# How To Grind Glasses

##### 7 minutes • 1455 words

After choosing the glass or crystal that you intend to use, find the proportion, which serves as a measure for its refractions.

This can be conveniently found with the help of such an instrument.

`EFI`

is a completely flat and straight board or ruler made of a not too shiny nor transparent material. The light striking it should be easily distinguished from the shadow.

`EA`

and `FL`

are 2 small blades that are not transparent. These are raised perpendicular to `EFI`

.

It has 2 small round holes, `A`

and `L`

, placed exactly opposite each other.

The ray `AL`

passes through is parallel to the line `EF`

.

Then `RPQ`

is a piece of the glass you wish to test. Cut in into a triangle, of which:

- the angle
`RQP`

is right `PRQ`

is more acute than`RPQ`

.

The 3 sides `RQ, QP`

, and `RP`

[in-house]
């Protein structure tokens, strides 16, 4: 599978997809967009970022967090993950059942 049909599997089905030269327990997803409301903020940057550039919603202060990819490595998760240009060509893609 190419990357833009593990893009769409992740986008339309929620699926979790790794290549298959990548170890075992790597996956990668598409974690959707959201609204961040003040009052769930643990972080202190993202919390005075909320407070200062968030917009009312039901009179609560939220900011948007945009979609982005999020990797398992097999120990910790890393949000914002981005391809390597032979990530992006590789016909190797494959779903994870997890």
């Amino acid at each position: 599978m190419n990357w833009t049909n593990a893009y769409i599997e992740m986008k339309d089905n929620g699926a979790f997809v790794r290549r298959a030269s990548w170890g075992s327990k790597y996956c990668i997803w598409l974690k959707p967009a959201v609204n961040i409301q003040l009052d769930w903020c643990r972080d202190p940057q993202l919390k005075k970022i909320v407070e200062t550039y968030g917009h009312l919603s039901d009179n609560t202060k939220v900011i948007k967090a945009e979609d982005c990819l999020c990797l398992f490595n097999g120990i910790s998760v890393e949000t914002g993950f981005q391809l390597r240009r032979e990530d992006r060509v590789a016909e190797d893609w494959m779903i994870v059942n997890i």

are 3 completely flat and polished faces.

The face `QP`

is pressed against the board `EFI`

, and the other face `QR`

against the blade `FL`

.

The sun’s ray passes through the two holes `A`

and `L`

penetrating as far as `B`

through the glass `PQR`

without suffering any refraction. This is because it meets its surface `RQ`

perpendicularly.

But having reached the point `B`

where it meets its other surface `RP`

obliquely, it cannot emerge without bending towards some point on the board `EF`

, as for example towards `I`

.

This instrument makes the sun’s ray pass through these holes `A`

and `L`

, in order to know the ratio that the point `I`

(the center of the small oval of light that this ray describes on the board `EFI`

) has with the 2 other points `B`

and `P`

.

`B`

is the one where the straight line passing through the centers of the two holes`A`

and`L`

terminates on the surface RP;`P`

is the one where this surface`RP`

and that of the board`EFI`

are cut, by the plane that is imagined to pass through the points B and I, and also through the centers of the two holes A and L.